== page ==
Khemmis haven’t been around long at all, but in the time since they made their debut, Absolution (2015), the Denver quartet has been out kicking ass and taking names. In 2016 they released their sophomore album, Hunted, which received critical acclaim and support from a growing community of fans. Mastering an artistic style of doom metal that does not waver too far from the simple formulas of groovy, down-tuned Sabbath worship, and enchanting thousands across the world with live performances, Khemmis went from a junior varsity doom metal band to an elite underground act overnight. With Desolation, the promising future of Khemmis only looks brighter.
The success of Khemmis has just as much to do with their talent as it does their ability to tap into the zeitgeist of today’s metal scene. Not a product of subcultural banalities and stubborn axioms, the current running through the modern underground is favorable to an amalgam of 70s rock, post-metal infused iconoclasts, melancholic melodies competing with death metal machismo, and grooves mounted over psychedelic riff rock ecstasy. If Khemmis had been a band twenty years ago, they may have been cast aside as an oddity, but in today’s cultural climate they speak for a majority of people who want to hear a little bit of everything with something different on the side.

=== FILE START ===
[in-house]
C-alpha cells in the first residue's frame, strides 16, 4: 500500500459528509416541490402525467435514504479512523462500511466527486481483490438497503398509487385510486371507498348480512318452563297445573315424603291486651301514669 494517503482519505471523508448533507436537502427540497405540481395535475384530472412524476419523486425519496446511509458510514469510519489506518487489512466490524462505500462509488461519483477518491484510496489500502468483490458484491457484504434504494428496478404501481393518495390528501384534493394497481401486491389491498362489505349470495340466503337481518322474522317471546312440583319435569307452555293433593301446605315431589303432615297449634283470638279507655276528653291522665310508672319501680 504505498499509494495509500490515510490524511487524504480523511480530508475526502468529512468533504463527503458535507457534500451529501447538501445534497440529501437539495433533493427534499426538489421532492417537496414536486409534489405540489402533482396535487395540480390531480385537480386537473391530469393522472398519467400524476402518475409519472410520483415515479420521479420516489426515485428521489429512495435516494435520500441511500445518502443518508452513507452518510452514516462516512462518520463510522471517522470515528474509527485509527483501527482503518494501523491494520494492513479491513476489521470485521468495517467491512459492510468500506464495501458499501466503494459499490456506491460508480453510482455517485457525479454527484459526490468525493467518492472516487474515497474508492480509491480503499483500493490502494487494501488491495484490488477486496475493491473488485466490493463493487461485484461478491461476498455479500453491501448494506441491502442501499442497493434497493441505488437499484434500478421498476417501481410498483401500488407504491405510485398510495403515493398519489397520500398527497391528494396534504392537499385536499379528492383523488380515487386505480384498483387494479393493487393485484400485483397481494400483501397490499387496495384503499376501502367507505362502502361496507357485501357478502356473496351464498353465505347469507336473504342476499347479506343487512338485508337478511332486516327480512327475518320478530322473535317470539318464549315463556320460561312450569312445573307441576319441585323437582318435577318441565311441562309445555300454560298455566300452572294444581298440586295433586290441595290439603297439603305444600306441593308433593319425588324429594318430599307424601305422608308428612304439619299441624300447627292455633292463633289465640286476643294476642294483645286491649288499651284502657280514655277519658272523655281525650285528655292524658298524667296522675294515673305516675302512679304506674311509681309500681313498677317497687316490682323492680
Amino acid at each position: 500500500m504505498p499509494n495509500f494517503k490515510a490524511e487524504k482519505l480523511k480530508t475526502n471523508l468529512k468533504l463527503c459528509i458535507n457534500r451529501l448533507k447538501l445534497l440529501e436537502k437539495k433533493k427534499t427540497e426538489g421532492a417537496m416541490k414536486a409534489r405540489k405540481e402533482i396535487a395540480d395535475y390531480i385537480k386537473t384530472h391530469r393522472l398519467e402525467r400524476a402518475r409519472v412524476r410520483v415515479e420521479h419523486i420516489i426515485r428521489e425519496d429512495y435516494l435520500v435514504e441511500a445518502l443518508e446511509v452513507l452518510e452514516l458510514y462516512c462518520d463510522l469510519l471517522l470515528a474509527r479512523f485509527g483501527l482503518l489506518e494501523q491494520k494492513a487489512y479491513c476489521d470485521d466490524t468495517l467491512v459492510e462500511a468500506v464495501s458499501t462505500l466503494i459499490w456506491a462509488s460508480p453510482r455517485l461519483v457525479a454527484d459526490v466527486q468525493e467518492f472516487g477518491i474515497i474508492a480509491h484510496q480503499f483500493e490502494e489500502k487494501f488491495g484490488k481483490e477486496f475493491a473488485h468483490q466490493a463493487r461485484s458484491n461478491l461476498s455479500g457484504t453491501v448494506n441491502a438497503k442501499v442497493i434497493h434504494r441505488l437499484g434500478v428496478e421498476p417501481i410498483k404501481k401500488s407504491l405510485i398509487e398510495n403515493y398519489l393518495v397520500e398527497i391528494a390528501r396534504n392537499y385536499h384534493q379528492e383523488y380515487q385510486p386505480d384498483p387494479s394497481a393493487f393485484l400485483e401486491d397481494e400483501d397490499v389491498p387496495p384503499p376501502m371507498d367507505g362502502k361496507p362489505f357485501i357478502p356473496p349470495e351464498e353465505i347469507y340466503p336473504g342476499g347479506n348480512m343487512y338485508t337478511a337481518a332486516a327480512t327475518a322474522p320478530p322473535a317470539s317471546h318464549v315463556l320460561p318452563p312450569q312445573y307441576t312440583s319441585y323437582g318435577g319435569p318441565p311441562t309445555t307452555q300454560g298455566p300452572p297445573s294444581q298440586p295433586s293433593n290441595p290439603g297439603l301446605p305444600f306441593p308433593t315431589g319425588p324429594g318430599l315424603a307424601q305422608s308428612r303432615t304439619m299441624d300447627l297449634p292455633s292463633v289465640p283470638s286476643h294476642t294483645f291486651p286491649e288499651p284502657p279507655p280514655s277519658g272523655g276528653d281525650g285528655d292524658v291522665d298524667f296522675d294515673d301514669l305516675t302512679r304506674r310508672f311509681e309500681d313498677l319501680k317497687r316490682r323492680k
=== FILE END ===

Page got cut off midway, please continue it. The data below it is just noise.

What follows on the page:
“Bloodletting” asserts that the old adage ‘a little something for everyone’ isn’t a trivial way to forecast expectations for Khemmis. Effortlessly transitioning through exquisite speed metal compositions into dirges of doom, Khemmis contain a storm of contradictions. Galloping from highs to lows, Khemmis are a proverbial roller coaster of tempo changes and an assortment of moods.
Paramount to the growth of Khemmis has been the dynamic of Ben Hutcherson and Phil Pendergast as co-frontmen. Pendergast’s range has grown considerably, and Khemmis are able to create contrasting vocals that blend together better than ever on Desolation. Pendergast isn’t the only one who has upgraded his vocal potential; Hutcherson has also discovered newfound creative flexibility. “Maw of Time” is one of the strongest tracks on the album, and it showcases an abundance of this newfound versatility.
At the end of the day, Desolation offers a little something for everyone. The crisp production of their third release combined with the developments they’ve taken artistically results in not just a new album, but a new stage for the band aesthetically. As a result of their growth, not all fans are going to agree that these changes are beneficial, but I think that the progressions taken on Desolation were done tastefully.